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The US government according to Trump: From scary to downright terrifying

“Designated Survivor” is the ABC/Netflix television series about a catastrophe that engulfs the US Government when most of its leadership is killed simultaneously, save for the designated survivor, the one cabinet official who does not attend a presidential address to Congress just in case the unthinkable should occur. In real life, the current Trump administration has been harvesting nearly as many senior staff and cabinet casualties as the TV drama. But this has been in a real world where there are real problems to deal with – or at least there would be if there was a real president instead of a reality show host. J. BROOKS SPECTOR continues to shake his head and stare at the continuing train wreck.

In a world where Donald Trump still looms large, but entirely unpredictably, there is at least one certain thing left on the planet: by the time all the votes have been cast and counted in Russia’s most recent election, and the winner declared after Sunday’s poll, Vladimir Putin will be the president of Russia, again, and again, and yet again.

At this point, Putin seems to be vying for the trophy in the longevity in office sweepstakes with China’s Xi Jinping (now no longer restricted by term limits), Uganda’s Yoweri Museveni (president since before most Ugandans were born), and, perhaps, whoever replaces the current Cuban president, Raul Castro, or North Korea’s president, Kim Jong-un, assuming those family traditions hold true.

Yes, Angela Merkel used to be in the running in the competition for global-champion-perpetual-leader, but after this most recent election, and the hard slog to form a stable government this time, she seems to be looking distinctly worn down by all the German political Sturm und Drang these days.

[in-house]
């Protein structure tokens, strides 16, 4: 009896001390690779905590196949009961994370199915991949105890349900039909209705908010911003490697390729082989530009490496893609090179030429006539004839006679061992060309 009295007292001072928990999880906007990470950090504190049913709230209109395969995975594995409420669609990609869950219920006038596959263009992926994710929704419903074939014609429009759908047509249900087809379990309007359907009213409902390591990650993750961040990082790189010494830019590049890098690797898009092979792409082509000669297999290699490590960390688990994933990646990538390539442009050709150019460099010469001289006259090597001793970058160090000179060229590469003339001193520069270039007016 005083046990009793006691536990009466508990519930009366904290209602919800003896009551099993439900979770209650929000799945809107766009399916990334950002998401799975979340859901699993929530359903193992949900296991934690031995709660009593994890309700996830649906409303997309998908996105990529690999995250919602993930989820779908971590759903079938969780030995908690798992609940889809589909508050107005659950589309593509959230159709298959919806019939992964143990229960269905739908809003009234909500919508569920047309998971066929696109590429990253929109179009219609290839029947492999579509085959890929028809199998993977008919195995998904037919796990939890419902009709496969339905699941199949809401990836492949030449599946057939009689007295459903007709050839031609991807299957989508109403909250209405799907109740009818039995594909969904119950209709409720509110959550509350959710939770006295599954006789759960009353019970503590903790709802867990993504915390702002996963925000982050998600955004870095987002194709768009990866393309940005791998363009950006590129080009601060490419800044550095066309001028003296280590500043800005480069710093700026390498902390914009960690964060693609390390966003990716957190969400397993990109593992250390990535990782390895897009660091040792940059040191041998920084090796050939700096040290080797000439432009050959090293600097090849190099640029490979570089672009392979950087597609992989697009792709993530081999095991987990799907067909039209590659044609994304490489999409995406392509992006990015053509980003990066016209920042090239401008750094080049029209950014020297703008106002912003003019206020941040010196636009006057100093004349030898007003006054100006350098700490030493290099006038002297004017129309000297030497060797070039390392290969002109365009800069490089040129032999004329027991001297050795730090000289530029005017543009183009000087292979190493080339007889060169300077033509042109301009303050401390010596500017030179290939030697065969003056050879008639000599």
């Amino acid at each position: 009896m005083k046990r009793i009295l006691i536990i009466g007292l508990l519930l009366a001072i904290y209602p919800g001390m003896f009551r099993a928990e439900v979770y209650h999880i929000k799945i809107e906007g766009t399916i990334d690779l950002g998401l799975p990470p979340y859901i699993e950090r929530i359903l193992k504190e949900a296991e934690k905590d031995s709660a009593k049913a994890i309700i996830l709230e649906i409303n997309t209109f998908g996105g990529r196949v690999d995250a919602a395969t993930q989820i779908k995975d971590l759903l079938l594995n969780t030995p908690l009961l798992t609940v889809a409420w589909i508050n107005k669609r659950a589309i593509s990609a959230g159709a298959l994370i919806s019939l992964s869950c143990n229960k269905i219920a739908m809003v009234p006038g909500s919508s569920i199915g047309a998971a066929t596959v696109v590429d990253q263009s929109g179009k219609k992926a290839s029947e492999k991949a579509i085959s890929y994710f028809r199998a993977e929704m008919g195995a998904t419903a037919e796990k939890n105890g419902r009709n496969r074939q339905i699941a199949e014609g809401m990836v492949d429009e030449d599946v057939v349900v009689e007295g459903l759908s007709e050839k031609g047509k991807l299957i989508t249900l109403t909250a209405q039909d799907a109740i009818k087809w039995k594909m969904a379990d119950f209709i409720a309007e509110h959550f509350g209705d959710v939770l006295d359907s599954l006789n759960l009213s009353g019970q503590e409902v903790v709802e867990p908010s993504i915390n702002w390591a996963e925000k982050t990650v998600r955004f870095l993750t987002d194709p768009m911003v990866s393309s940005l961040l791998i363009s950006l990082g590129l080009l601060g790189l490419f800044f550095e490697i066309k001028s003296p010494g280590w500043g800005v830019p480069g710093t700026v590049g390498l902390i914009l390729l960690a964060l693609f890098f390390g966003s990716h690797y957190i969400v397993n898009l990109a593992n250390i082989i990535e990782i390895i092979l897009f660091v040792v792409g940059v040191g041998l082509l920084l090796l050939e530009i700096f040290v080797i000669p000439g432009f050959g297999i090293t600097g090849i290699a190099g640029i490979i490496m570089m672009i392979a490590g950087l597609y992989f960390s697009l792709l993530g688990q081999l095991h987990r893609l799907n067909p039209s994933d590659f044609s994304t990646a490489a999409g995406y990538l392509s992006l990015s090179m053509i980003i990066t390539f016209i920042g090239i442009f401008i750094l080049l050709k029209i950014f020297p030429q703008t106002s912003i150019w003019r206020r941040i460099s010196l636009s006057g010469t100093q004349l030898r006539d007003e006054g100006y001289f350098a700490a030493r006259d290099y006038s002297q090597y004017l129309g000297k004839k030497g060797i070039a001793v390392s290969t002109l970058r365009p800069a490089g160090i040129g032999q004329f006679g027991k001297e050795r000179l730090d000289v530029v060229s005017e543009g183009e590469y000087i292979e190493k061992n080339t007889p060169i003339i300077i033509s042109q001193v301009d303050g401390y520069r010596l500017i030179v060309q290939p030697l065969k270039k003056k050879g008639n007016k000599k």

While those leaders (minus the German chancellor) are examples of real leadership consistency and continuity – whether you love, like, dislike, or abhor their respective policies – the same is most definitely not the case for our Donald, and this after only a year and a bit in office.

Consistency is not his middle name, unless it is his adoration of his bromance guy, Vladimir Putin, who just got re-elected for another six year term. With the Donald, one simply cannot tell – from one minute to the next – which way we are going both policy- and personnel-wise, especially since he is now fully on record (if you hadn’t guessed it already) as saying he just loves chaos.

Imagine that. Who would ever have thought that was the case, based on the available evidence, so far, of the great shambles that has been the appointments and retention processes of the Trump administration? Instead, on and on that man goes; still trying to figure out who belongs in his government (or doesn’t), almost a year and a half since his election. At this rate, he will stay well in advance of any other president in terms of operating a tumultuous merry-go-round of ever-changing White House staffers and cabinet officers.